Friday, October 29, 2004
I had a long discussion with Annette about this spot and whether the coworkers liked the idea or just nodded because they didn't want to ruin their bosses succes of coming up with something they thought was stupid. The spot was on the internet as well but now you have to pay 15 pounds to see it, so unfortunately, you cannot judge for yourself.
I tell you about this because not being able to read people's expressions is one of the symptoms of autism. Not that I claim I am autistic, but sometimes you wonder whether being a string theorist brings you quite some way in that direction.
I enjoyed a lot the 'curious incident of the dog in the night-time written from an autistic boy's perspective. It is alarming how he tyranises everybody around him without noticinig. A must read! And the chapters are numbered from P, the set of prime numbers rather than N.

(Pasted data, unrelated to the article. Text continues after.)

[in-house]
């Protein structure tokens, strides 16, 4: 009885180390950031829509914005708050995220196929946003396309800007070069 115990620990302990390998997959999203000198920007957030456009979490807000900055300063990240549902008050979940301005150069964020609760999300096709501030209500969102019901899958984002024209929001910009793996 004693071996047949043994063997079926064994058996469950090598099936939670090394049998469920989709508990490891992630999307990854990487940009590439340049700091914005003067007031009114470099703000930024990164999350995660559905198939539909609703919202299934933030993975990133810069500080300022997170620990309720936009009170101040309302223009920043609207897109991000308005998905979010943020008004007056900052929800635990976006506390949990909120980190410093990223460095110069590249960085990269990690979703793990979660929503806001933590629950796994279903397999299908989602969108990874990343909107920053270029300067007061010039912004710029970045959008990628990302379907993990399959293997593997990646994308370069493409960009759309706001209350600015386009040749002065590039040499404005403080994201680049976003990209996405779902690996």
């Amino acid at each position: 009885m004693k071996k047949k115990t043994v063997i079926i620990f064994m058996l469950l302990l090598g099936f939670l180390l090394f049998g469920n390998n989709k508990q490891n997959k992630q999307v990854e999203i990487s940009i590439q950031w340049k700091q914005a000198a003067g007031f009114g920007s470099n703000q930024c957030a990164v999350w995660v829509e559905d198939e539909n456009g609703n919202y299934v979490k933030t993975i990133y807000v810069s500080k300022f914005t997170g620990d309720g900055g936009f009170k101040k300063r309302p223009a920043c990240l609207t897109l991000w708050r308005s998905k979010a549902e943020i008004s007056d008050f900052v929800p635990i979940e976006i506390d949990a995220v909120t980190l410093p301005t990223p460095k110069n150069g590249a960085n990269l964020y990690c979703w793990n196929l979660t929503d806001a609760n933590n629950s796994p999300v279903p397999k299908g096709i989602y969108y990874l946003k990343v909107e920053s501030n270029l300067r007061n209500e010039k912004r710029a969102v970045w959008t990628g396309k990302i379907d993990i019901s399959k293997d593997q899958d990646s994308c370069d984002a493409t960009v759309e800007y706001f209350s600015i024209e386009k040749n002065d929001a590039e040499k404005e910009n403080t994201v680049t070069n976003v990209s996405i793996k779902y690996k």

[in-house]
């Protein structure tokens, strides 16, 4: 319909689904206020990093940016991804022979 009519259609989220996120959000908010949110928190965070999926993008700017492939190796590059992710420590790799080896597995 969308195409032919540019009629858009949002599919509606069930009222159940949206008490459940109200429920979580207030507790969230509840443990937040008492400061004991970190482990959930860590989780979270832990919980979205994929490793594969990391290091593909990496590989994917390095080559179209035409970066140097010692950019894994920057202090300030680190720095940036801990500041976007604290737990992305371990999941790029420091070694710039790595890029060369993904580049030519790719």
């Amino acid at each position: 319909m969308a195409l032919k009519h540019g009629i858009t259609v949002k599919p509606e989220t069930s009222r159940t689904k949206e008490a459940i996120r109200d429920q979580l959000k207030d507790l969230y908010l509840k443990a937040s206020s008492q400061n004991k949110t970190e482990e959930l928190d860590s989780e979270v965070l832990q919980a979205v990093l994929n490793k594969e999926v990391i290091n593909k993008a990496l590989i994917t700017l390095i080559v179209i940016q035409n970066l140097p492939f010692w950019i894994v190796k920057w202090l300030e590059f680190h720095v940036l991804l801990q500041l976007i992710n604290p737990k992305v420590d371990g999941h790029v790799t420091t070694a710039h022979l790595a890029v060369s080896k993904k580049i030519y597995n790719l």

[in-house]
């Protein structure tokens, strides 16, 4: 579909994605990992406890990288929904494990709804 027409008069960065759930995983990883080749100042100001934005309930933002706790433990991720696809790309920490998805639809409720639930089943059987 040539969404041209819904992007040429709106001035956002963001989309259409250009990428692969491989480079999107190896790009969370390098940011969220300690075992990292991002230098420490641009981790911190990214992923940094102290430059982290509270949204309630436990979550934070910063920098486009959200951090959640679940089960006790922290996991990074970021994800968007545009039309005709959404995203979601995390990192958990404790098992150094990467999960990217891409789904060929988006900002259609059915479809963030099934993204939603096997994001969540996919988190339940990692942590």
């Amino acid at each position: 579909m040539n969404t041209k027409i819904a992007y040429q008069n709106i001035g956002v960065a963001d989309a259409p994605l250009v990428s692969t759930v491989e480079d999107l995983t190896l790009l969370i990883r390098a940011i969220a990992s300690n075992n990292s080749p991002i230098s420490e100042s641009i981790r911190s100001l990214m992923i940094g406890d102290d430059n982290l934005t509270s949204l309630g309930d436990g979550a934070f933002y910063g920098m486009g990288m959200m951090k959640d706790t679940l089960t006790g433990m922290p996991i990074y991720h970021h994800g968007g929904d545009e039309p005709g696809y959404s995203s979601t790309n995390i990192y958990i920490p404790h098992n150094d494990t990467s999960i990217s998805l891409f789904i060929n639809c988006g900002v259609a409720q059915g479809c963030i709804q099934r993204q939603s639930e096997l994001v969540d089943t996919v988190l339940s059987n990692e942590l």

There is also Asperger's syndrome, something like Autism Light. That is probably pretty common in certain academic departments. Reading this page makes clear that I and most people are far from that stage (there was a student in Cambridge who was a diagnosed sufferer of asperger's syndrom and knowing here makes clear that all the nerds and geeks around you are way in the middle of the bell curve) but sometimes you wonder...
If you want to see for yourself, wired magazine has an online test. They say, the average person scores 16.4 and people with asperger or mild autism typically score 32 and more. My score was 28. What's yours?
Thursday, October 28, 2004
Update: Unfortunately, the above link now forwards to the general Renault website and the clip appears to be gone.